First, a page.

So, China’s air pollution problems are well documented. As residents here, we convince ourselves that we won’t die of lung cancer by the time we are thirty because the extreme pollution occurs up in the north-east of China, in the area’s around Beijing – China’s industrial heartland. Whilst the air quality in Nanjing is still terrible by European or North American standards, at least to the best of my knowledge it’s never been positively toxic, to the point where going outside for ten minutes will be tantamount to smoking 60 cigarettes, or quite possibly, worse (I made that figure up, I have no idea how many cigarettes it’s the equivalent to smoking… but to give some sort of perspective).
Well, it looks like “beautiful, historic” Nanjing – supposedly one of the nicer, cleaner cities in China is fast catching up with the rest of the country. Yesterday, the AQI for Nanjing (Air Quality Index) hit 498. The scale only goes up to 500. Also worth pointing out, that’s the official government figure, which is notorious for playing down the levels of pollution.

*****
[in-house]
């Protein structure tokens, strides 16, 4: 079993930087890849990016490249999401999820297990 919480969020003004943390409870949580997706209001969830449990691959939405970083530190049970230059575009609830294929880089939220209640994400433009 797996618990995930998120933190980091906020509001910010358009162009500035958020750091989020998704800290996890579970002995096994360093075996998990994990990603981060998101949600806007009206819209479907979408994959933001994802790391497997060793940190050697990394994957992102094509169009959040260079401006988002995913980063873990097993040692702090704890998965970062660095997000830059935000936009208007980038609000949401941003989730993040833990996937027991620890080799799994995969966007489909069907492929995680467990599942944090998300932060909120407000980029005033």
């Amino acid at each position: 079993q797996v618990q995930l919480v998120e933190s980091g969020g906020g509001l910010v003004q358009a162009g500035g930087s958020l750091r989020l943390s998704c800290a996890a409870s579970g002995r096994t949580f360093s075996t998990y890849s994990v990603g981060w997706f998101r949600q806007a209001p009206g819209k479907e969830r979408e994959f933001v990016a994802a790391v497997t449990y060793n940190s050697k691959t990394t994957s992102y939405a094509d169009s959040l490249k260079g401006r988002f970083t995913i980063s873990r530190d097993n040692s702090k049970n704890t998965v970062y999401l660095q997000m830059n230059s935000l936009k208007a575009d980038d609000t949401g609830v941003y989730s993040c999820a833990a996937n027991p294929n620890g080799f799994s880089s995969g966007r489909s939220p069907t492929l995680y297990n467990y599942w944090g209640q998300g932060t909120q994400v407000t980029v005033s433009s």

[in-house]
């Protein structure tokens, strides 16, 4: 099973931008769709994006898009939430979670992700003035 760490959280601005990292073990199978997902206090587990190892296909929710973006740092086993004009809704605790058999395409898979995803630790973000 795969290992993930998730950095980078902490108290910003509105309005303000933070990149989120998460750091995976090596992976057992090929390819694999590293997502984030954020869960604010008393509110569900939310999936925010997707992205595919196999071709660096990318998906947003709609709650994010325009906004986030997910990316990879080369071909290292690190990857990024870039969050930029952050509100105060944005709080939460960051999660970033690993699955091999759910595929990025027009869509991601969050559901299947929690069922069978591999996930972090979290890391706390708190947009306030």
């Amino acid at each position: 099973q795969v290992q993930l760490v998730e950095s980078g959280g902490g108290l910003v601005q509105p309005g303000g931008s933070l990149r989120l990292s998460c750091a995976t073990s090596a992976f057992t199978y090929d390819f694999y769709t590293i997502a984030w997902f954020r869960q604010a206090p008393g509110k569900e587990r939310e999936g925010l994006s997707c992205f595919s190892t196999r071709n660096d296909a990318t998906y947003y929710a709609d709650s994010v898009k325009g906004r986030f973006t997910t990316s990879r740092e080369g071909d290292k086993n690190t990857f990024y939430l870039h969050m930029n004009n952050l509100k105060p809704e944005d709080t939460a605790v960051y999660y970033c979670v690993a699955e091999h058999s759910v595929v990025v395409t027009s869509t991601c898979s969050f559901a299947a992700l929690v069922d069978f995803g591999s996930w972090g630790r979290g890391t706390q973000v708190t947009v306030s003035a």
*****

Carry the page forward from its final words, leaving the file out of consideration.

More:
Having said that, this still isn’t terrible by Chinese standards, where the measurements have gone off the scale spectacularly in both Beijing and Harbin this year, hitting 1,000, or thereabouts, reducing visibility to a few metres or less, grinding both cities of 10 million+ residents to a standstill. But it’s still pretty horrific.
I opened my window this morning to take some pictures of the pollution, and could smell the toxins (whatever they may be) in the air. It was the same yesterday. It will probably be the same tomorrow.
Even the Nanjing Government has acted, closing all schools in the city as an emergency measure. Consequently, we are able to enjoy a “Pollution Day” today in Nanjing, unfortunately not quite as fun as a “Snow Day”, for we probably shouldn’t venture outside. But still, schools are closing, primary school children are apparently now getting lung cancer (in Nanjing) and the average life expectancy has already been reduced by at least 5.5. years in large parts of China, due to the heinous pollution.
China, I think you may have a problem. A big one.
I don’t quite know what effects this toxic air is going to have on my body in years to come. None of them I expect will be good. We never imagined it could be this bad when we arrived here sixteen months ago. Now, the more we know, the worse it gets, the more concerned we become.
Scary thing is; at least we have some idea about the air pollution. The government refuses to reveal the extent of soil and water contamination. Probably for the best, after all – what we don’t know, can’t hurt us, right? Well, that is until we get cancer and die prematurely. Pretty grim hey?
I used to moan about the grey skies and rain in Britain, but at least I knew it wasn’t slowly killing me. Oh how I long for home!